- The Missouri Public Service Commission last week issued an order concluding electric vehicle charging stations are fundamentally different than a power plant—and so the commission does not have jurisdiction over the equipment.
- Ameren had proposed installing more than a dozen charging ports, but Midwest Energy News reports those may be on hold now as the PSC decision means the costs cannot be passed on the ratepayers.
- Clean energy advocates say the commission's decision could slow the development of charging infrastructure, as it may dissuade utilities from making investments they cannot ratebase.
There are a lot of things that Missouri regulators do regulate, but the commission's order last week also included a list of what it doesn't.
Regulators concluded that if they had jurisdiction over electric vehicle charging infrastructure, that ruling "would conceivably assert jurisdiction over other similar battery-charging services, such as smart phone charging stations or kiosks, RV parks that allow vehicles to connect to the park’s electricity supply, or airports that connect planes to a hangar’s electricity supply while parked."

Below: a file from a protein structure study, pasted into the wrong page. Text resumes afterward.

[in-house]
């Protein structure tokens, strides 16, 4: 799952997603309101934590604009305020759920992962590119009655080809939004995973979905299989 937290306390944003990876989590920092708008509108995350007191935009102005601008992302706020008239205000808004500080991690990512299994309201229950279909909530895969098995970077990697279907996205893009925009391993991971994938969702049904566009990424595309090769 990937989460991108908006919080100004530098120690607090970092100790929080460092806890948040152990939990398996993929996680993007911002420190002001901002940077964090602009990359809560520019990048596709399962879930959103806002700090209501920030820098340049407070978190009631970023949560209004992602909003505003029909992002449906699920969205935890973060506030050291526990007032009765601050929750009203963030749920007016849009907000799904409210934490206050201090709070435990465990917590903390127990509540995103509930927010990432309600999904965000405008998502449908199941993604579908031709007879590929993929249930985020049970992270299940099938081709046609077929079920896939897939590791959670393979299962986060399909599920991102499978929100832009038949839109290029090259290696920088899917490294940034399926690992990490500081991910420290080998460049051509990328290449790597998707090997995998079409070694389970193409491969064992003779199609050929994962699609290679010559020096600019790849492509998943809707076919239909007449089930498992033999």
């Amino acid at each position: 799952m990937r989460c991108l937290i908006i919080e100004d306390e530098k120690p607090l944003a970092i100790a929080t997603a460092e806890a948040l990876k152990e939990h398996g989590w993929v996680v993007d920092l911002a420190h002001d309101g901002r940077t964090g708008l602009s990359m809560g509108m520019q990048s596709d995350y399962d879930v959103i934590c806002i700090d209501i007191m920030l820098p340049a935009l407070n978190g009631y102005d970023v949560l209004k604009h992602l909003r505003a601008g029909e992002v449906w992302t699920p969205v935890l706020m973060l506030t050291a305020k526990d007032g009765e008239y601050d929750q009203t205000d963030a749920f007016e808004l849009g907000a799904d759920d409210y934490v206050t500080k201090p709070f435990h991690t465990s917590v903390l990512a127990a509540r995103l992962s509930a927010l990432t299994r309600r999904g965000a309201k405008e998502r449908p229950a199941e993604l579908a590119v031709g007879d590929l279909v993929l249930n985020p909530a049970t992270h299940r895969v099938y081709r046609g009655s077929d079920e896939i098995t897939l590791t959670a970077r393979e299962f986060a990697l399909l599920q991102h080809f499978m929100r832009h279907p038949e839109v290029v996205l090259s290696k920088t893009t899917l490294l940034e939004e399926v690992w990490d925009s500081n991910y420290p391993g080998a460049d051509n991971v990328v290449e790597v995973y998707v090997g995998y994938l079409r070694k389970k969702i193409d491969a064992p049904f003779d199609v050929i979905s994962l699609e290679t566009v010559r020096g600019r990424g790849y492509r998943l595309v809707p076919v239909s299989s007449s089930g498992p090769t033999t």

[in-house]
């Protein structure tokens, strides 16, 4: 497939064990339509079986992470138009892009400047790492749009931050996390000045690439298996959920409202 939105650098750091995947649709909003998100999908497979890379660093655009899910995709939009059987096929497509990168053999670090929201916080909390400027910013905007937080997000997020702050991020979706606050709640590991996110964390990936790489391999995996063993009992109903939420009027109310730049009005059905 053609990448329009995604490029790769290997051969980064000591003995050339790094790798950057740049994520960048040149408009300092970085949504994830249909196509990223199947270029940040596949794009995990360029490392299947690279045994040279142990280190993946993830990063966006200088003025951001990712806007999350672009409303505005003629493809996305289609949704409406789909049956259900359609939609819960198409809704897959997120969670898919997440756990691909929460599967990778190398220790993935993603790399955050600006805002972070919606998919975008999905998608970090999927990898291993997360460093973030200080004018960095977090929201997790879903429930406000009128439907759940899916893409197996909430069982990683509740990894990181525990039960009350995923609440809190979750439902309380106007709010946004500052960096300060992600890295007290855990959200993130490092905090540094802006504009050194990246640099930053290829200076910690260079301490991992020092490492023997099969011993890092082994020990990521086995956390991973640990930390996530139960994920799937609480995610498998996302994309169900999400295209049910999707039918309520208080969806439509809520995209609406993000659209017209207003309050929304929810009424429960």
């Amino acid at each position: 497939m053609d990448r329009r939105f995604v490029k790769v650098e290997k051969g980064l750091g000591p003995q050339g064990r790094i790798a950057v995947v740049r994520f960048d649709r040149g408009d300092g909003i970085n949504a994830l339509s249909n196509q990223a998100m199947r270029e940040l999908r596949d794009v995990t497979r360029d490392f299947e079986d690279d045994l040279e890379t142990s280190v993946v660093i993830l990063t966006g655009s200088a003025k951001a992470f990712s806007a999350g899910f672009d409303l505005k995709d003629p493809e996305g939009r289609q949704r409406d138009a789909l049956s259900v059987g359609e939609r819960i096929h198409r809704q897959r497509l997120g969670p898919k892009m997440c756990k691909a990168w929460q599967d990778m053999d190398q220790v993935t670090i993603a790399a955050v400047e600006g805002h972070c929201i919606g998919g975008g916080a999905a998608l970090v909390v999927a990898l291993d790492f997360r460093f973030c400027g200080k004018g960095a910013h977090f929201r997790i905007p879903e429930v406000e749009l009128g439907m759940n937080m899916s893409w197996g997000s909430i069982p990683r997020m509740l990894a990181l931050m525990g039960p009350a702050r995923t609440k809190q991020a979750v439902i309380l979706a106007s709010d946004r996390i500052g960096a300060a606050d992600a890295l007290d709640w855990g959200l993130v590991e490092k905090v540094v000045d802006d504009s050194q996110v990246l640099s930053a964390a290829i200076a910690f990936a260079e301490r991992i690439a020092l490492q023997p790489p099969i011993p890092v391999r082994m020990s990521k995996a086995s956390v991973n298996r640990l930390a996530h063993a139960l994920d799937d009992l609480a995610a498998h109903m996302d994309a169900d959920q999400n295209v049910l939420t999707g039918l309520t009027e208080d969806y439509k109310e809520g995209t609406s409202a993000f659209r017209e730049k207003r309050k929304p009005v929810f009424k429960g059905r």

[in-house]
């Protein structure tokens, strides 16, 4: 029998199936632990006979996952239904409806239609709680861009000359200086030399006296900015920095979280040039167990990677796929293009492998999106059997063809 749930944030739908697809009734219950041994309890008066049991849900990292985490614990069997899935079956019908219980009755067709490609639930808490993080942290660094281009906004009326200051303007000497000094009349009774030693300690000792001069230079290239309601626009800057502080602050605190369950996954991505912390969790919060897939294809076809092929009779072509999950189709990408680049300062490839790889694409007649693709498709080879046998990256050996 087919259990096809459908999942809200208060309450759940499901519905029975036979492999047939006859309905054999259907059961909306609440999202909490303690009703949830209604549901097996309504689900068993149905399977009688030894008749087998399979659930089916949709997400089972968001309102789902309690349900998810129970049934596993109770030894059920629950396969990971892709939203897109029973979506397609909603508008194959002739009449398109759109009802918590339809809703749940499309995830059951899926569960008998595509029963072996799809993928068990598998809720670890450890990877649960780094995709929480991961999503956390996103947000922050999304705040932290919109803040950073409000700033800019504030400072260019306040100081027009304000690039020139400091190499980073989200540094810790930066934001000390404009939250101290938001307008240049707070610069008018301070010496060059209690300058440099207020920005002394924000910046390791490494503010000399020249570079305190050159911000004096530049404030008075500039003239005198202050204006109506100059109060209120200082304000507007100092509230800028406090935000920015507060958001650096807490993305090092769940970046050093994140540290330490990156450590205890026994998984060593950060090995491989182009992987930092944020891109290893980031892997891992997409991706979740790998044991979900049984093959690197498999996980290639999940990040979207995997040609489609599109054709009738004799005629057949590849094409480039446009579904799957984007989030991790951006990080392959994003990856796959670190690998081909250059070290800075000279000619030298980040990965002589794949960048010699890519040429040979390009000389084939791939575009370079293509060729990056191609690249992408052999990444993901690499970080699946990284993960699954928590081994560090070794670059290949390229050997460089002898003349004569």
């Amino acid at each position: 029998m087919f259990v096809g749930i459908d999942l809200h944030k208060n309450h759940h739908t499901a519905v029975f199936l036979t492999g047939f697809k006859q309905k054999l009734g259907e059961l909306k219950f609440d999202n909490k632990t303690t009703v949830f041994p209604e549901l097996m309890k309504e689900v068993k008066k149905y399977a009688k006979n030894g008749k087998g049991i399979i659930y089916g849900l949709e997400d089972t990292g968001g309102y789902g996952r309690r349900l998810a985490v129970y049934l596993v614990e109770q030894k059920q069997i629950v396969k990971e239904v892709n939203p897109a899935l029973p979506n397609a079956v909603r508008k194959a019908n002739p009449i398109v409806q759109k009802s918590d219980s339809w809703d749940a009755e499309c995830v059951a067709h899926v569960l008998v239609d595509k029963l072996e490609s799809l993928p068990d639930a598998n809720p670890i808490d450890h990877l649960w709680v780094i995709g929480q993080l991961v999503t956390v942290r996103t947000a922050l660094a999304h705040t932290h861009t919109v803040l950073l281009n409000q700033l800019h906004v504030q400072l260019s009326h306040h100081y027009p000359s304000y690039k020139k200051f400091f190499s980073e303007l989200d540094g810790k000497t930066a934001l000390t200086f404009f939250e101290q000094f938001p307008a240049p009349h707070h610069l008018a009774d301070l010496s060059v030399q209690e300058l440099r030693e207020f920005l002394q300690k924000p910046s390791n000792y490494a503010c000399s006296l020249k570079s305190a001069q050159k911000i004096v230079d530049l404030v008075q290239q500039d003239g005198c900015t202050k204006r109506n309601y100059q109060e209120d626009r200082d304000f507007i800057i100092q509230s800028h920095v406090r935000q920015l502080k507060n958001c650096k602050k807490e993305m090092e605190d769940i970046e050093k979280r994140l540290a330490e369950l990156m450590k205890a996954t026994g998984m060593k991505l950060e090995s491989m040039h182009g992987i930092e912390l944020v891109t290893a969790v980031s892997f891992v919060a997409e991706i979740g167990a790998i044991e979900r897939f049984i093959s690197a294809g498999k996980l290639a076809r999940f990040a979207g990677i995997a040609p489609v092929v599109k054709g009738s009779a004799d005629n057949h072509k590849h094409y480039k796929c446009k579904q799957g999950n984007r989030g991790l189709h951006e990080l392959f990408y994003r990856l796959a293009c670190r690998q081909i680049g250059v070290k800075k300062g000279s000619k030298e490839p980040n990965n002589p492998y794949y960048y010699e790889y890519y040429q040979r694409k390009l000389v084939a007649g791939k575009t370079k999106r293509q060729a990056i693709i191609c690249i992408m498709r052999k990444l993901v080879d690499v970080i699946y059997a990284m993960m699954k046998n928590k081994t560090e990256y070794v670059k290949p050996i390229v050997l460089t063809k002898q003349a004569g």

The basic rationale comes down to this, said regulators: "the charging service is the product being sold, not the electricity used to power the charging system."
Ameren Director of Energy Services Dan Laurent told Midwest Energy News that the utility is considering the order to “determine the appropriate next steps." The utility had planned a string of charge points along I-70 and another in Jefferson City, Mo.
The decision follows a another decision in Kansas last year. Kansas City Power & Light hit pause on plans to install 1,100 charging stations after state regulators nixed the utility's plan to ratebase the investment.
The logic from the Kansas State Corporation Commission was different however: regulators concluded the utility had failed to demonstrate a need for the proposed Clean Charge Network. KCP&L had already installed 230 chargers out of a planned 315 in Kansas side of the Kansas City metropolitan area, but will hold off on the remaining 85.
Work on a network in Missouri was slated to continue, but regulators have yet to rule on the utility's plan to ratebase the equipment.